Viking Refrigerator Not Cooling- 7 reasons why

Is your Viking refrigerator not cooling? Problems with the thermostat, the evaporator fan, or compressor can keep it from working properly. No matter what type of fridge you have, they all eventually fail. Viking refrigerators are no different. We’ll look at seven common failures, depending upon the type of cooling issue you have.

If your Viking refrigerator fails to cool only in the fridge compartment, it might be a problematic defrost thermostat or heater. It could also be an issue with the evaporator fan. If the fridge and freezer both fail to cool, that could be a problem with the compressor start relay, control board, compressor, or condenser fan.

Let’s take a closer look at some of the most common reasons why your Viking refrigerator might not be cooling down.

If Only The viking Fridge Compartment Isn’t Cold

Here, the cause of the problem might be a problem with the defrost thermostat, defrost heater or evaporator fan.

1. Defrost Thermostat– viking fridge temperature problem

What it is: Modern fridges do not require you to defrost them from time to time.

They do it automatically by activating a defrost heater to melt away any excess frost.

A defrost thermostat keeps track of the temperature rise and shuts off the defrost heater when it gets too hot.

Why it fails: Defrost thermostats can fail in one of two ways. Either it got some moisture inside or it fails electrically and not engaging internal contacts.

When the latter happens, the defrost thermostat will cause the defrost heater (discussed below) to stop heating and thus frost on the evaporator coils will keep building up to the point where it completely blocks airflow from the freezer to the fridge compartment.

How to fix: Faulty defrost thermostats must be replaced as they can’t be fixed.

That involves removing any access panels in the way and unplugging the thermostat, replacing it with a new one. 

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2. Defrost Heater

What it is: As mentioned in the previous section, modern fridges defrost themselves automatically.

To do this, it activates a defrost heater that melts away any frost buildup inside the appliance.

Viking defrost heater failed

The defrost cycle may happen once or twice a day, for anywhere between 20-45 minutes, depending on the manufacturer and the model.

Why it fails: The defrost heater is connected inline with the defrost thermostat.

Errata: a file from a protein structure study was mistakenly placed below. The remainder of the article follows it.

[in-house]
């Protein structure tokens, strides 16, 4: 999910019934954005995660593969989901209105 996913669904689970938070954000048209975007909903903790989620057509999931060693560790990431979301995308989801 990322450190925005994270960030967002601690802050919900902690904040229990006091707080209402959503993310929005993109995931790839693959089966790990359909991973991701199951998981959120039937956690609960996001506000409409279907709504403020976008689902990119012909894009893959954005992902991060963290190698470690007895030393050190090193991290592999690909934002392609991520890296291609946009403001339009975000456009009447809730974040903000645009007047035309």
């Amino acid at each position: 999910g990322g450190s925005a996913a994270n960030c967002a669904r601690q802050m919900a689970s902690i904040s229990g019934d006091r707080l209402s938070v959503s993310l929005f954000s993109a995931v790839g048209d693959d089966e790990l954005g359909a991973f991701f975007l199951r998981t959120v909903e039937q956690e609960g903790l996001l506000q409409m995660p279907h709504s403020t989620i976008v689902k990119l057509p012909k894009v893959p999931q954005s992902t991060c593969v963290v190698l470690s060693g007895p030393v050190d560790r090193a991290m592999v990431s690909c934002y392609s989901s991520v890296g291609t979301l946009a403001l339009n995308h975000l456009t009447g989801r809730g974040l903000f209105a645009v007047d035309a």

There is no one common reason why defrost heater burnt out. Maybe its due to age of the fridge or heater internal short curcuit.

Whatever the case might be, this problem will cause the fridge to stay warmer than it should be.

How to fix: Here, the fix is to replace the defrost thermostat as mentioned in the previous section.

However, if there is any damage to the defrost heater, you should also replace that part to prevent further problems.

3. Evaporator Fan – viking refrigerator not cooling

What it is: Another critical part that’s responsible for cooling down your Viking refrigerator is the evaporator.

That’s the part of the cooling system where cold refrigerant passes through into the fridge.

Viking refrigerator not cooling

Still, a cold evaporator coil isn’t enough to cool down your appliance by itself. That’s why it relies on a dedicated evaporator fan to push cold air straight into the fridge’s compartment.

Why it fails: Evaporator fan blades can get physically stuck, and as a result, fail to turn on their own like they usually do.

Besides that, the motor itself may have shorted out, or the electrical connections have somehow come undone.

How to fix: Once you’ve located the motor, all you’ll need to do is remove it and install the replacement while ensuring that any electrical connections are on tight so they don’t come undone.

Then, work your way backwards. Replace any panels you removed previously and reconnect the power supply to the fridge.

If Both The Freezer and Fridge Compartments Aren’t Cooling Down– viking refrigerator not cold

Here, the problem could be with the compressor, compressor start relay, control board, or condenser fan.

4. Compressor Failed

What it is: A fridge’s cooling system relies on its compressor. That’s the component that acts as an electronic pump that circulates refrigerant throughout the entire system.

While the control board may be the fridge’s brain, it’s safe to say that the compressor is the heart of the system that keeps it working correctly.

Why it fails: Fridge compressors consist of an electrical motor kept inside a fully-welded and sealed metal enclosure.

After many years of being in use, it’s pretty normal for a compressor to fail.

Perhaps the motor has stopped working, or there may be other problems with any other components inside.

That means the compressor won’t be able to circulate refrigerant throughout the fridge’s cooling system, and none of the compartments in the appliance will be able to cool down.

How to fix: Depending on the compressor’s age and how severe the problem is, people typically replace compressors rather than fix them.

Repairing them can cost quite a fair bit and will take a long time.

Replacing a compressor by yourself is usually not a good idea as it involves working with a pressurized refrigerant.

It’s best to call a trained and qualified technician to handle this repair. In some areas, it may not be legal to work on a compressor without a license.

5. Compressor Start Relay Failed

What it is: The compressor start relay has one purpose: to supply power to the compressor when it is needed.